After extended efforts, Hamilton's attempts to define a multiplication on three-dimensional vectors led to his flash of insight in 1843 that this was possible if one allowed vectors of dimension four. Selections from his book Elements of Quaternions give an interesting account of his geometric view of the quaternions. [17] They provided one of the first important examples of a non-commutative number system, thus spurring the development of abstract algebra.
By the mid-nineteenth century, group structures had emerged implicitly in several branches of mathematics, for instance in modular arithmetic, the theory of quadratic forms, as permutations in the work of Galois on algebraic equations, in the work of Hamilton on the quaternions, and in the theory of matrices. In his paper On the Theory of Groups, as Depending on the Symbolic Equation  Cayley was the first to investigate the abstract concept of a group and began the classification of groups of a given order in a purely abstract way. [4]
In an attempt to explain calculus better to his students, Dedekind constructed the real numbers through what is now known as Dedekind cuts, from which their continuity can be deduced rigorously. Together with Cantor's equivalent construction, this work represents the culmination of the century-long effort to arithmetize analysis. In 1872 he published these ideas in the celebrated Stetigkeit und die Irrationalzahlen. [6]
Mathematics was changed forever toward the end of the nineteenth century by Cantor's bold embrace of the infinite. Selections from his readable Beiträge zur Begründung der Transfiniten Mengenlehre develop the foundations of his theory of transfinite numbers, or what we today call ordinals and cardinals. [3]
A vast generalization of a Dedekind cut, combined with ideas from game theory, led Conway in the 1970s to create, with a single construction, the so-called surreal numbers, an enormous number system containing both the real numbers and Cantor's ordinals. Chapter 0 of his book On Numbers and Games provides a delightful introduction to his surreal world. [5] Conway's work is one of the rare examples of very recent mathematics that is deep but can be read with minimal background.
In our experience students find the study of original sources fascinating, especially when combined with readings in the history of mathematics. The benefits for instructors and students alike are a deepened appreciation for the origins and nature of modern mathematics, as well as the lively and stimulating class discussions engendered by the interpretation of original sources. As part of their assignment students complete a research project on a topic of their choice, with the only constraint that it be part mathematical and part historical. Other assignments focus for the most part on mathematical points in the sources and related topics.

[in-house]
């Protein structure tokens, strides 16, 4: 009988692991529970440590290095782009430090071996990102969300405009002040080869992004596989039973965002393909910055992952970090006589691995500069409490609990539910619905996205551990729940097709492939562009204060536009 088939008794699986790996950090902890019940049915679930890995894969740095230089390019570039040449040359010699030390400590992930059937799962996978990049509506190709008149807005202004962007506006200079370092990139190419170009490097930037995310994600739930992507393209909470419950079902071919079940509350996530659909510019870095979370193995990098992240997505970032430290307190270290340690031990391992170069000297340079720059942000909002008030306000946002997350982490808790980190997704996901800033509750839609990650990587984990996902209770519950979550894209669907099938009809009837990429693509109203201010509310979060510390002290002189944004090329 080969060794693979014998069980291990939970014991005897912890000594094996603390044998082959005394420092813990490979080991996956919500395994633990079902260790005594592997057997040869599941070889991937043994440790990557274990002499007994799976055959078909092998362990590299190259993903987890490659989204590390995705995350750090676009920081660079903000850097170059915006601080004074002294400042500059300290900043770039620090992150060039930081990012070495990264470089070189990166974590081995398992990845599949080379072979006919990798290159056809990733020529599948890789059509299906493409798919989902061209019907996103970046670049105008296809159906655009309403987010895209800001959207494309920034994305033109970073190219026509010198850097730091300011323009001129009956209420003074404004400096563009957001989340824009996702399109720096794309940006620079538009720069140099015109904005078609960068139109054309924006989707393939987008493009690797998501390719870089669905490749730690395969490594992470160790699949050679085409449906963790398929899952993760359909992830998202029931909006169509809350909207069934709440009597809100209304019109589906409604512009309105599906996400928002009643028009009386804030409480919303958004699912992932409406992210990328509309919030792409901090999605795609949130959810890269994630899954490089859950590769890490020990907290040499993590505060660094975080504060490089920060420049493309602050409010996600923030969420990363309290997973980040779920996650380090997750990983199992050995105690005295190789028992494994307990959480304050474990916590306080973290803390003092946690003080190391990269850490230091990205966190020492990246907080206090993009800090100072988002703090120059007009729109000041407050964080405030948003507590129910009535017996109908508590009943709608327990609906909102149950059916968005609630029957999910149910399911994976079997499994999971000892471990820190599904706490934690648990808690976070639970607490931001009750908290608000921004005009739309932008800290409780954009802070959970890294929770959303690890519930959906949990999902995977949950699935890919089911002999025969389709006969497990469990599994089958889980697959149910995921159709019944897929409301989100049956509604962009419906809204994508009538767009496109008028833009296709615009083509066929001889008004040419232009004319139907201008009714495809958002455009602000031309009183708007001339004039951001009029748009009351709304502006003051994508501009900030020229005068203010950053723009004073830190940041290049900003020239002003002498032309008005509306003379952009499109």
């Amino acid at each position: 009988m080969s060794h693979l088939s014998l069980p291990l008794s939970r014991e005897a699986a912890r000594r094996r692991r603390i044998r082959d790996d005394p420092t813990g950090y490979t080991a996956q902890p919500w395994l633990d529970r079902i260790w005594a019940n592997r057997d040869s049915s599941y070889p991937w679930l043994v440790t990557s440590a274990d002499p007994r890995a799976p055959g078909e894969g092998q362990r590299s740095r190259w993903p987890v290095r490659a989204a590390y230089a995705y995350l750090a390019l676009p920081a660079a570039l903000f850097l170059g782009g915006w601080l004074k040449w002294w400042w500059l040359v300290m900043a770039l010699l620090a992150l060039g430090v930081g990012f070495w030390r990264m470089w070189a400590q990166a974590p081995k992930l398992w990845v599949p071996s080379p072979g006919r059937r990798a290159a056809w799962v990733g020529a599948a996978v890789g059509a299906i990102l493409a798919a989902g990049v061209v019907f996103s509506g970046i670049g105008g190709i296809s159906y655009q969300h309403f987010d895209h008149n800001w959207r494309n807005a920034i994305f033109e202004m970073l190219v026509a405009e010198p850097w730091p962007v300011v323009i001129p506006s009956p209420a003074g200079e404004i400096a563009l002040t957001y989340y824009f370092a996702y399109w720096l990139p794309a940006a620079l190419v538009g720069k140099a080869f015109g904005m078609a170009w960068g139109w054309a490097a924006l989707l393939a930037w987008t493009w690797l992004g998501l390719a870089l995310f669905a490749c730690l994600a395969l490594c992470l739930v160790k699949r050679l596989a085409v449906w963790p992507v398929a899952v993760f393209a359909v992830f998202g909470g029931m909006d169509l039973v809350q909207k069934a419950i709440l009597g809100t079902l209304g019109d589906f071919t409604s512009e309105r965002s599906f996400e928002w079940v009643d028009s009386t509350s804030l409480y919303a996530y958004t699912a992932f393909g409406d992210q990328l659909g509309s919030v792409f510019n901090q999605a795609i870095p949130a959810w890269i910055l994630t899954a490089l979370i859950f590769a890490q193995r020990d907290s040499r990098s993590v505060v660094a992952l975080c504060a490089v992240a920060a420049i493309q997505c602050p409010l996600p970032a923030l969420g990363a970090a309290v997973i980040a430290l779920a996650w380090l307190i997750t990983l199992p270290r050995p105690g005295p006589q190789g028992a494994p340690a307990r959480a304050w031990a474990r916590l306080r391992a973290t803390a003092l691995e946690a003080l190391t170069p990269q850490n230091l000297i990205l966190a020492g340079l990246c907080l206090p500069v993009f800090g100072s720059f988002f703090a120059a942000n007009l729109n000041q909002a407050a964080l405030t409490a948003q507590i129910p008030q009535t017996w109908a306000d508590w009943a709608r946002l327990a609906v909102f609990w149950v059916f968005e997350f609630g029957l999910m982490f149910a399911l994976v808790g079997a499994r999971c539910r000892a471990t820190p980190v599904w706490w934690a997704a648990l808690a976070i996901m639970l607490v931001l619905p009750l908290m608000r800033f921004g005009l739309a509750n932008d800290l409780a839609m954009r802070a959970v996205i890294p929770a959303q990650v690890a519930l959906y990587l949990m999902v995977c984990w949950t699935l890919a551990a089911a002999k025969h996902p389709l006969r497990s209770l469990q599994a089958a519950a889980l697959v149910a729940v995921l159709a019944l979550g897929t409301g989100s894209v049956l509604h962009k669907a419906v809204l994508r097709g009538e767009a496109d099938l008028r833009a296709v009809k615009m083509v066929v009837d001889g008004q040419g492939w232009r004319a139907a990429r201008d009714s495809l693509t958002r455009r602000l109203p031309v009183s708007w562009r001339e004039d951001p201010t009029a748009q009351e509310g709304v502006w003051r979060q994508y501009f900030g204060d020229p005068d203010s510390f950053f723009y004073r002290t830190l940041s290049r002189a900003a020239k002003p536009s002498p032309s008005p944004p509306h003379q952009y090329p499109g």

After using the traditional lecture approach for some time, we discovered the amazing effectiveness of a combination of two pedagogical devices: the ``discovery approach''; and extensive writing. The discovery method assumes that students should discover the mathematics for themselves. Hence, for each source we briefly provide the historical and mathematical context, alert the students to any difficult points in the text, and then stand by to answer questions while they work through the source in pairs. A wrap-up discussion lets everyone share his or her understanding of the material, and any remaining difficulties are resolved. This method generates tremendous enthusiasm and a genuine sense of discovery. Strikingly, we see that this method also leads to a deeper understanding of the sources than the lecture approach achieves.

The students write frequently and about every aspect of the course: the mathematical details of the sources, their historical context, lecture notes, thoughts jotted in the throes of problem solving, and their own ideas about the process that creates mathematics. This writing experience leads to a more comprehensive view of the great theorems we study as well as a much better grasp of the mathematical details in their proofs.

For students in the sciences, engineering, and mathematics education, our course provides both a broad and humanistic view of mathematics, and for many students it is a breath of fresh air within the traditional mathematics curriculum. For mathematics majors the course is an enriching capstone for their entire undergraduate experience.

next up previous
Next: References

To main page on
Teaching with Original Historical Sources in Mathematics

D. Pengelley and R. Laubenbacher

Sun Feb 7 00:38:56 MST 1999